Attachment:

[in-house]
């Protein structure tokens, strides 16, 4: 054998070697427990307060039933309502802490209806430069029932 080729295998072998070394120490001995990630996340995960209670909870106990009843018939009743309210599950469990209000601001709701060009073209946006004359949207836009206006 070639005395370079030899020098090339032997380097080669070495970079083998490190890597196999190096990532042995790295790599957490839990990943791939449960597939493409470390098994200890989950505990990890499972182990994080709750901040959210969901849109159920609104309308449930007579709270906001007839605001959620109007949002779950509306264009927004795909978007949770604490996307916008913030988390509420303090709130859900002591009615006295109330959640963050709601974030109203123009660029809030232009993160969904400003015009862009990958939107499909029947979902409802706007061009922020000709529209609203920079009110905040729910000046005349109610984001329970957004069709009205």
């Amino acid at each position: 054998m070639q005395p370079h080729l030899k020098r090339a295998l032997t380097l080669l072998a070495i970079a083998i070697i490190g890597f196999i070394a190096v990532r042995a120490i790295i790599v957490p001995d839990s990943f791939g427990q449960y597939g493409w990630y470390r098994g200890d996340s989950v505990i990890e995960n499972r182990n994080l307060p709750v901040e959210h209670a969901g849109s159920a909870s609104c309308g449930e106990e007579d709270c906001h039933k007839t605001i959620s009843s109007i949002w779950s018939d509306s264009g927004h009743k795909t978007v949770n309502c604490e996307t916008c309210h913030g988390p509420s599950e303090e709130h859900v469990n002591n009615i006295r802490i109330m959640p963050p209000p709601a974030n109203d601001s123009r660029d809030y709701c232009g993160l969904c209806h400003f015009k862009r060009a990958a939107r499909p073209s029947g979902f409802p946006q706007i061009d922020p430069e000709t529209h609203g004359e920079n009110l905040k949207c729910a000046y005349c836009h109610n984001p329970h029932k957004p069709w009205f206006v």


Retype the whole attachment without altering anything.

[in-house]
């Protein structure tokens, strides 16, 4: 054998070697427990307060039933309502802490209806430069029932 080729295998072998070394120490001995990630996340995960209670909870106990009843018939009743309210599950469990209000601001709701060009073209946006004359949207836009206006 070639005395370079030899020098090339032997380097080669070495970079083998490190890597196999190096990532042995790295790599957490839990990943791939449960597939493409470390098994200890989950505990990890499972182990994080709750901040959210969901849109159920609104309308449930007579709270906001007839605001959620109007949002779950509306264009927004795909978007949770604490996307916008913030988390509420303090709130859900002591009615006295109330959640963050709601974030109203123009660029809030232009993160969904400003015009862009990958939107499909029947979902409802706007061009922020000709529209609203920079009110905040729910000046005349109610984001329970957004069709009205």
């Amino acid at each position: 054998m070639q005395p370079h080729l030899k020098r090339a295998l032997t380097l080669l072998a070495i970079a083998i070697i490190g890597f196999i070394a190096v990532r042995a120490i790295i790599v957490p001995d839990s990943f791939g427990q449960y597939g493409w990630y470390r098994g200890d996340s989950v505990i990890e995960n499972r182990n994080l307060p709750v901040e959210h209670a969901g849109s159920a909870s609104c309308g449930e106990e007579d709270c906001h039933k007839t605001i959620s009843s109007i949002w779950s018939d509306s264009g927004h009743k795909t978007v949770n309502c604490e996307t916008c309210h913030g988390p509420s599950e303090e709130h859900v469990n002591n009615i006295r802490i109330m959640p963050p209000p709601a974030n109203d601001s123009r660029d809030y709701c232009g993160l969904c209806h400003f015009k862009r060009a990958a939107r499909p073209s029947g979902f409802p946006q706007i061009d922020p430069e000709t529209h609203g004359e920079n009110l905040k949207c729910a000046y005349c836009h109610n984001p329970h029932k957004p069709w009205f206006v």